These ripped CDs did not have all of the extra information included, as do some big name recordings. But, it did have track numbering and song titles.
Here's another rip-ready screen, showing there are other file formats and quality settings to choose from.
When ripping big name artists, such CDs contain a lot more information that is readable by Media Monkey. And, this artist (Joni Mitchell) has three versions of the same album. I checked the cover to learn it was the 20th anniversary edition. Hence, the selection of that title (above).
In Properties for this album, cover art from the WEb was available for inclusion in the database
Some cover art came up for two of the other CDs. From where I do not know, for they bear no relation to the actual covers. The man with his arms crossed is Bobby Watson, a more famous musician from the United States, not the Bobby Watson here in Canada whose songs appear to his right. However, that's the art that Media Monkey found on the Web. Cover art can be changed to whatever you wish, should such errors occur.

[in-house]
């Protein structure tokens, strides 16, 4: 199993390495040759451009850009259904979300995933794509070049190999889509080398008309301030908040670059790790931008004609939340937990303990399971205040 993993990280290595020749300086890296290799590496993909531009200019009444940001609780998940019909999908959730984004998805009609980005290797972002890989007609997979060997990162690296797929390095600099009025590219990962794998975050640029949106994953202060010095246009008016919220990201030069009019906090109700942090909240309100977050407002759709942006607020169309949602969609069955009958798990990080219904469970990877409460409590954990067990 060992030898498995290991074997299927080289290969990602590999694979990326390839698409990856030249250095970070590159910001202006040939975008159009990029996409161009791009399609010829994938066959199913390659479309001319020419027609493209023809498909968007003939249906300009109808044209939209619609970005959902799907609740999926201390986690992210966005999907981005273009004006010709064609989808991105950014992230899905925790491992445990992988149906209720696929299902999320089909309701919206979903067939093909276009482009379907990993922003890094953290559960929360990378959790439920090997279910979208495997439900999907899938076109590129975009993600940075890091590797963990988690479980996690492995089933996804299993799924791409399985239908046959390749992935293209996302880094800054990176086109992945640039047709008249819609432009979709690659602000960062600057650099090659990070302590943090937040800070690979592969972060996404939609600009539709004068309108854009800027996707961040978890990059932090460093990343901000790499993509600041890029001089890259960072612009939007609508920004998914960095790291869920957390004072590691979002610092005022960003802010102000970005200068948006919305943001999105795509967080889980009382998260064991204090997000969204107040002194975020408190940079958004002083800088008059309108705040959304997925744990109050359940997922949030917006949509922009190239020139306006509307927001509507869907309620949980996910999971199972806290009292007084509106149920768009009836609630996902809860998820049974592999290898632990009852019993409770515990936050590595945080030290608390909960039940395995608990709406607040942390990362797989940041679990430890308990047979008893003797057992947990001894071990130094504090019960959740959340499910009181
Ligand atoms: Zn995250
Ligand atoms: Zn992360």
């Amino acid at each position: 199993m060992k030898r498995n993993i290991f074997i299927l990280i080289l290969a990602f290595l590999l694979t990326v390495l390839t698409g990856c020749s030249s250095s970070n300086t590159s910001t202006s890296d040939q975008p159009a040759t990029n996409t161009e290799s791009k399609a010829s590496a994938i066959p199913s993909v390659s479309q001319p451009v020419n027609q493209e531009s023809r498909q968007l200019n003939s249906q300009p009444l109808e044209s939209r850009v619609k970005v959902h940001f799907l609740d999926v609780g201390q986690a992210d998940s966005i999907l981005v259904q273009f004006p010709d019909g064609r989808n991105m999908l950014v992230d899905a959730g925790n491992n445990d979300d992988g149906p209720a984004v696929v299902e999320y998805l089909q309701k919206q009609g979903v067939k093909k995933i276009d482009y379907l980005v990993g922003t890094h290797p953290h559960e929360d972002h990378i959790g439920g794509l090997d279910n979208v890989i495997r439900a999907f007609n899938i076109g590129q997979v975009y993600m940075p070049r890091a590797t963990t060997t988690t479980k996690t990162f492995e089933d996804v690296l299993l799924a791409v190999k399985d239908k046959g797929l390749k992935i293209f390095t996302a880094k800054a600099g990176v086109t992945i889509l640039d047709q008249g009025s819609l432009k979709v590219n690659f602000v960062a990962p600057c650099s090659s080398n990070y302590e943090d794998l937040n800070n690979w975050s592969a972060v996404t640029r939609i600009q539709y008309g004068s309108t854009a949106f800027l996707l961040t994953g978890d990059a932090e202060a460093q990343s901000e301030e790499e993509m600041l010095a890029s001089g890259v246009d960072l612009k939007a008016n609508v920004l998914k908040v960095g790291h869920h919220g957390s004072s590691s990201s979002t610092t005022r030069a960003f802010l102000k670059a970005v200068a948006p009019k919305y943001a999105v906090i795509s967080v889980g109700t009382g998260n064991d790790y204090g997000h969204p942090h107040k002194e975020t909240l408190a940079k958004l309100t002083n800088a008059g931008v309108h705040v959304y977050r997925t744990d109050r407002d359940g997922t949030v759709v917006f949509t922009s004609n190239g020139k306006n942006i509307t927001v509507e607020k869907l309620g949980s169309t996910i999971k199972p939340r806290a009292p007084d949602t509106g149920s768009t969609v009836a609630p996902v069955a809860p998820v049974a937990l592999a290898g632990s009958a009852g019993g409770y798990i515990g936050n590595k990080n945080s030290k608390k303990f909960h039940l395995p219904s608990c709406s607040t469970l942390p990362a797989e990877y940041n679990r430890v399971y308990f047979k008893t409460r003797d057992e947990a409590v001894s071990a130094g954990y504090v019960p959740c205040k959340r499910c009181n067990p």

Plugging in my Android phone, with a cable (the A1R) made it appear immediately in the left tree list, and synchronized its content into the database (above).
Similarly, plugging in the Windows phone - the IDOL 4S - also listed the contents, but as two entries - one, the SD card, and the other, the internal memory. But, this time I had to locate, then copy / send the music to the database, manually.
Downloading versions of Media Monkey for Android and Windows might have made synchronization smoother (possibly over wireless, which is a 15 day trial on the free MM). They add Auto support, which I assume means easier and perhaps more automatic integration with automobile systems. I did manage to install the MM app on my Android phone, and sychronize music files. Screen images of this app are shown below.
Platform: Windows XP and up v4.1.10 and Android v1.3 for phones (8.9MB) plus synch with iOS and Android 8
Version: September 2018
Language: English and many others
Download Size: 16 MB
Installed Size: 34 MB - 57 MB - with option for portable installation
Download Site here.